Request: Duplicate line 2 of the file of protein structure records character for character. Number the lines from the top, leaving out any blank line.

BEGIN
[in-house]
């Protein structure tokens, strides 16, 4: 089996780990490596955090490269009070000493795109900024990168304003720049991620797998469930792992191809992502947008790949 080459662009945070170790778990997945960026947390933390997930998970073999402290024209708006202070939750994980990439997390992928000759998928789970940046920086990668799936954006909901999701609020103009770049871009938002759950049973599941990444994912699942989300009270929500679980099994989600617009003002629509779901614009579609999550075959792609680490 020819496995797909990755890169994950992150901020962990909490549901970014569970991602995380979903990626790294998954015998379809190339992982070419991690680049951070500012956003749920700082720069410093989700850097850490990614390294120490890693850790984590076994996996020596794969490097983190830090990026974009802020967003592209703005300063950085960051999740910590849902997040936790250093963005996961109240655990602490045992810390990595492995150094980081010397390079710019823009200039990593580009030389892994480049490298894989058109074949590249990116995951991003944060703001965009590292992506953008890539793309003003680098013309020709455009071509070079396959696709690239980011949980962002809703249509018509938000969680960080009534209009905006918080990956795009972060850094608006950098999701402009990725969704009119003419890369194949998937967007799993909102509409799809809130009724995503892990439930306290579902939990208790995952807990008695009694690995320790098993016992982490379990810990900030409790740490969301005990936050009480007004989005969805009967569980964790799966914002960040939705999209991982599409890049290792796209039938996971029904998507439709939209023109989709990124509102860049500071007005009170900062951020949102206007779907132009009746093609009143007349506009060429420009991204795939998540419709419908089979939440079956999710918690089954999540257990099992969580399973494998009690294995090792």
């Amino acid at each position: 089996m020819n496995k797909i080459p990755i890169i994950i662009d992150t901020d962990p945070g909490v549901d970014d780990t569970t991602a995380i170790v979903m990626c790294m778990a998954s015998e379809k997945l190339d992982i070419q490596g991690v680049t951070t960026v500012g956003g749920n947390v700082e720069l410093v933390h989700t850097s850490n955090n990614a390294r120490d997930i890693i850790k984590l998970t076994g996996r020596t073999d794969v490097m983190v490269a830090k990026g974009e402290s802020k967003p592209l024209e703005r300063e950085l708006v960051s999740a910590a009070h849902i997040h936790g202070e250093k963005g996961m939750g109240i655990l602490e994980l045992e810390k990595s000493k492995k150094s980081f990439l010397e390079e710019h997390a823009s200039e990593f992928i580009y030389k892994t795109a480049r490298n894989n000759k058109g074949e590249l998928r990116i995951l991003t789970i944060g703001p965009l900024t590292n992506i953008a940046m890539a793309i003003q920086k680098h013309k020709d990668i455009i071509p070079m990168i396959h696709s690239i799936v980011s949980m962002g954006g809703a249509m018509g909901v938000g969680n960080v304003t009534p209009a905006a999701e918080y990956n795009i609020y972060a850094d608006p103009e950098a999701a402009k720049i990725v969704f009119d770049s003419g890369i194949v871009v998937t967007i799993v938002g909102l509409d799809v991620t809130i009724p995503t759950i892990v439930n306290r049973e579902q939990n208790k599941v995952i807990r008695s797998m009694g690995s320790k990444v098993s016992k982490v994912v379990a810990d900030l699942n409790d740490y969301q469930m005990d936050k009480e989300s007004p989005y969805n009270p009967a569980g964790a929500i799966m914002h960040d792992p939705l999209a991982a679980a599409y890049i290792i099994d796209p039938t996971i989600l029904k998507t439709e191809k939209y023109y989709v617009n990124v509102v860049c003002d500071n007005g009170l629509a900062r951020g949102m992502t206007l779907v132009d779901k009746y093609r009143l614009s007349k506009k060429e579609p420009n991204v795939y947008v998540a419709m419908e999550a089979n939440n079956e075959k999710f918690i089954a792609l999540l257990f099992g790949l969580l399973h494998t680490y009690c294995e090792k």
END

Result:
């Protein structure tokens, strides 16, 4: 089996780990490596955090490269009070000493795109900024990168304003720049991620797998469930792992191809992502947008790949 080459662009945070170790778990997945960026947390933390997930998970073999402290024209708006202070939750994980990439997390992928000759998928789970940046920086990668799936954006909901999701609020103009770049871009938002759950049973599941990444994912699942989300009270929500679980099994989600617009003002629509779901614009579609999550075959792609680490 020819496995797909990755890169994950992150901020962990909490549901970014569970991602995380979903990626790294998954015998379809190339992982070419991690680049951070500012956003749920700082720069410093989700850097850490990614390294120490890693850790984590076994996996020596794969490097983190830090990026974009802020967003592209703005300063950085960051999740910590849902997040936790250093963005996961109240655990602490045992810390990595492995150094980081010397390079710019823009200039990593580009030389892994480049490298894989058109074949590249990116995951991003944060703001965009590292992506953008890539793309003003680098013309020709455009071509070079396959696709690239980011949980962002809703249509018509938000969680960080009534209009905006918080990956795009972060850094608006950098999701402009990725969704009119003419890369194949998937967007799993909102509409799809809130009724995503892990439930306290579902939990208790995952807990008695009694690995320790098993016992982490379990810990900030409790740490969301005990936050009480007004989005969805009967569980964790799966914002960040939705999209991982599409890049290792796209039938996971029904998507439709939209023109989709990124509102860049500071007005009170900062951020949102206007779907132009009746093609009143007349506009060429420009991204795939998540419709419908089979939440079956999710918690089954999540257990099992969580399973494998009690294995090792």